Shall we place bets now?
The fight for Kandahar, Afghanistan’s second largest city, shows some of the biggest hurdles faced by the U.S. as it tries to implement a strategy of winning over the ordinary people of Afghanistan.
Kandahar, a city of an estimated 800,000 people in the south, is an important piece in the battle for Afghanistan, and losing control of it would be a huge blow to the coalition.
The city – and the outlying province with the same name – will be a focus of the additional buildup of tens of thousands of troops which President Barack Obama is expected to order for Afghanistan.
and from Brown:
Canada, with about 2,800 troops, has the security lead for Kandahar province, but the number of U.S. forces is growing. There are currently about 1,200 U.S. troops already serving under Canadian command in the province, including the 1st Battalion, 12th Infantry Regiment, and a company of U.S. military police in the city. Three additional U.S. Stryker battalions are also posted in Kandahar province, but they are under a separate American command.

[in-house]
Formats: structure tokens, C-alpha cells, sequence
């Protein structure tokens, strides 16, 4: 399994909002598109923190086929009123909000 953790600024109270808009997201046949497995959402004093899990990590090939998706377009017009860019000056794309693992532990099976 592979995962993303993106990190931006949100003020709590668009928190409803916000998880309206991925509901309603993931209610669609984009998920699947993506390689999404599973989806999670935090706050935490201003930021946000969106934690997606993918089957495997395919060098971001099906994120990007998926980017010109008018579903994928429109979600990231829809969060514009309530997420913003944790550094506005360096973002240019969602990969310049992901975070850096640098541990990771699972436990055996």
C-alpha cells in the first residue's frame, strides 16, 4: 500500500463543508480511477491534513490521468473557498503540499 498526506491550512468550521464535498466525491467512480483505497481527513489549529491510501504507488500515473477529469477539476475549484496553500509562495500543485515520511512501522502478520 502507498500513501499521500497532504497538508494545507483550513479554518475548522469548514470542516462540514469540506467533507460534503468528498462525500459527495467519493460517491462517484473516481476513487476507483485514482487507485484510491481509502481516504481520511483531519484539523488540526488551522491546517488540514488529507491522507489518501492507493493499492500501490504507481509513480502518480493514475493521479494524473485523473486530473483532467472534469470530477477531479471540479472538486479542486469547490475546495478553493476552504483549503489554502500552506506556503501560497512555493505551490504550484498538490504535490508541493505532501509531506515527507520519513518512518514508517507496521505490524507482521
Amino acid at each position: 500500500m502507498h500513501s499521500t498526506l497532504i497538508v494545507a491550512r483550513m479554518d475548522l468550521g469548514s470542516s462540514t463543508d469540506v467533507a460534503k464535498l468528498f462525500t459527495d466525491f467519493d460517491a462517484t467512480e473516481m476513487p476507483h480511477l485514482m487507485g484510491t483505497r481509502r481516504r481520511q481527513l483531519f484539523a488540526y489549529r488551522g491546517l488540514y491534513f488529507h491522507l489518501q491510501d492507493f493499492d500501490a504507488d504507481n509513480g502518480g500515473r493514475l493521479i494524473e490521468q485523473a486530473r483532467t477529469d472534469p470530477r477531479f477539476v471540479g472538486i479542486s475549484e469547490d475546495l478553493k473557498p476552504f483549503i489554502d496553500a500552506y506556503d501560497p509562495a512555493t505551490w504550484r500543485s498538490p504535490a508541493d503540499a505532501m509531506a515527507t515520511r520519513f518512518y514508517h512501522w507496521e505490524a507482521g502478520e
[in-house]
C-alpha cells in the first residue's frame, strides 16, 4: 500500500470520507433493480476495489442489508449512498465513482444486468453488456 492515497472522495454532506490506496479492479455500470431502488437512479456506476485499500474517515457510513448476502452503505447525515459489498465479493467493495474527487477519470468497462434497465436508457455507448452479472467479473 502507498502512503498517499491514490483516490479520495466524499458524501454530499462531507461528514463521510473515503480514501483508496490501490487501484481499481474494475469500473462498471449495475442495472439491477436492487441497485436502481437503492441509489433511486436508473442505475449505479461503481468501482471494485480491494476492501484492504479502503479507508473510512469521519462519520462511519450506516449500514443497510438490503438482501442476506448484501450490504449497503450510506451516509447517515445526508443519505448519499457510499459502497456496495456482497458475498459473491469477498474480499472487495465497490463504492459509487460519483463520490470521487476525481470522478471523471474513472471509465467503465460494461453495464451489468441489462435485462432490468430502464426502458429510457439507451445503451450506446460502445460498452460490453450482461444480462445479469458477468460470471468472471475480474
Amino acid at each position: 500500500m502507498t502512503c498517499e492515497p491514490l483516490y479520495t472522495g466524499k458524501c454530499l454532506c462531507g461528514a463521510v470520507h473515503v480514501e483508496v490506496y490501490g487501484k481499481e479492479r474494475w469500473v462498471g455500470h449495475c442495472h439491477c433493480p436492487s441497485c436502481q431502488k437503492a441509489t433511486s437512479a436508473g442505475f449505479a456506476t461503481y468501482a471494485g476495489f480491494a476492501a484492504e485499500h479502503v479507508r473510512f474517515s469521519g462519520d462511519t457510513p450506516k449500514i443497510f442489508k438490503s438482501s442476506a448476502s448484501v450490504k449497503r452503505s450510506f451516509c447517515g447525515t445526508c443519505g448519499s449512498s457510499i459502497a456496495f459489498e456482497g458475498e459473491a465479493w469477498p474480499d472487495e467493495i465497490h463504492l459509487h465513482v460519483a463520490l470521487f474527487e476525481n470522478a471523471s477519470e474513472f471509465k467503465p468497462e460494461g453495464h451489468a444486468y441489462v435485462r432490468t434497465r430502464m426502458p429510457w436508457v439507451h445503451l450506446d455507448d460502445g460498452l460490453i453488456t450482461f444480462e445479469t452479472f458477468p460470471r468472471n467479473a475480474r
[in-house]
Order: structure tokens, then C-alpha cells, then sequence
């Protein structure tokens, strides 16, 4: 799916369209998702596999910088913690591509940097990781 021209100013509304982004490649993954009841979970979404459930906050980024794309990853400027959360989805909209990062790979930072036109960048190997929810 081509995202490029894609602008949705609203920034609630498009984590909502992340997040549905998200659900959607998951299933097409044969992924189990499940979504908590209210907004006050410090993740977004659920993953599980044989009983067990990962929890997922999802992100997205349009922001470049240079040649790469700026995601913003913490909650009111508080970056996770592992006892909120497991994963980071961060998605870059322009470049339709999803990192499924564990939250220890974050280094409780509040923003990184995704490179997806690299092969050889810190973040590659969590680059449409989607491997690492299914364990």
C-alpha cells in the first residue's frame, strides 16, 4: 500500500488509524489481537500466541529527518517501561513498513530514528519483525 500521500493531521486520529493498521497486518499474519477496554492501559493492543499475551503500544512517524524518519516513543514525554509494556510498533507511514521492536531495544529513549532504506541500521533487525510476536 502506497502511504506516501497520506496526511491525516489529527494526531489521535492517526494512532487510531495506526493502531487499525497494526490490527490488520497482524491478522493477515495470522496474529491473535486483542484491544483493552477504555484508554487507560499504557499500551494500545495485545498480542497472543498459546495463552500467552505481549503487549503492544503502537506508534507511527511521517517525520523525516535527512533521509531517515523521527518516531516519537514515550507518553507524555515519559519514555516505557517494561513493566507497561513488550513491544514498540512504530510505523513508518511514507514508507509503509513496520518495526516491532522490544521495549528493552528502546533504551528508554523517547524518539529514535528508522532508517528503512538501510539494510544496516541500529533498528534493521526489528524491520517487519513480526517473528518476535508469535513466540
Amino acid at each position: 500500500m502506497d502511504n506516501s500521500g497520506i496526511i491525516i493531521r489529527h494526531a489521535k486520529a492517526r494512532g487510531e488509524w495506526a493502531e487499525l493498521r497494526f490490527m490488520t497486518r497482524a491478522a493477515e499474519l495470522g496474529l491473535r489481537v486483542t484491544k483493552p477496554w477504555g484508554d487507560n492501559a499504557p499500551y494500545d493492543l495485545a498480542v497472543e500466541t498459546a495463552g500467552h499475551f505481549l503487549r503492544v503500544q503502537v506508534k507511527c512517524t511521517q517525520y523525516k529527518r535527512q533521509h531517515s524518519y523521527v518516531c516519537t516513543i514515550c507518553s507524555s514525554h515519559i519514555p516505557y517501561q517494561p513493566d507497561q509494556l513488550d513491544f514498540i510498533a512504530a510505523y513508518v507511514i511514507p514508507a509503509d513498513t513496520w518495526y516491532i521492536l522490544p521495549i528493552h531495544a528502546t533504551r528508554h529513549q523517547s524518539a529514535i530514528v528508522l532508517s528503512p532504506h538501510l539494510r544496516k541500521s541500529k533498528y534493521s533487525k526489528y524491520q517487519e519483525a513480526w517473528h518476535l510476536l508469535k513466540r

According to a report last week by McClatchy Newspapers, a division headquarters element, totaling about 7,000 soldiers, will be sent to Kandahar Airfield to direct U.S. forces in the south. A second Marine expeditionary brigade is expected to be sent to Helmand province.
Interesting. Brown leads with the factoid that Kandahar is the spiritual home of the Taliban, which certainly sends a message. The Washington Post’s Greg Jaffe reports that some of the first troops deployed after Obama’s speech tomorrow will be 9,000 Marines delivered to nearby Helmand:
Days after President Obama outlines his new war strategy in a speech Tuesday, as many as 9,000 Marines will begin final preparations to deploy to southern Afghanistan and renew an assault on a Taliban stronghold that slowed this year amid a troop shortage and political pressure from the Afghan government, senior U.S. officials said.
The extra Marines will be the first to move into the country as part of Obama’s escalation of the eight-year-old war. They will double the size of the U.S. force in the southern province of Helmand and will provide a critical test for Afghan President Hamid Karzai’s struggling government and Gen. Stanley A. McChrystal’s counterinsurgency strategy.
“The first troops out of the door are going to be Marines,” Gen. James T. Conway, the Corps’ top officer, told fellow Marines in Afghanistan on Saturday.
Weirdly, it kinda feels like getting spoiled for a movie. Incidentally, I won’t be able to liveblog the speech (with a drinking game or no) because of a prior appointment, but I bet you (or you, or you) that there are thirty different post-speech commentaries by the time I get myself home in the evening…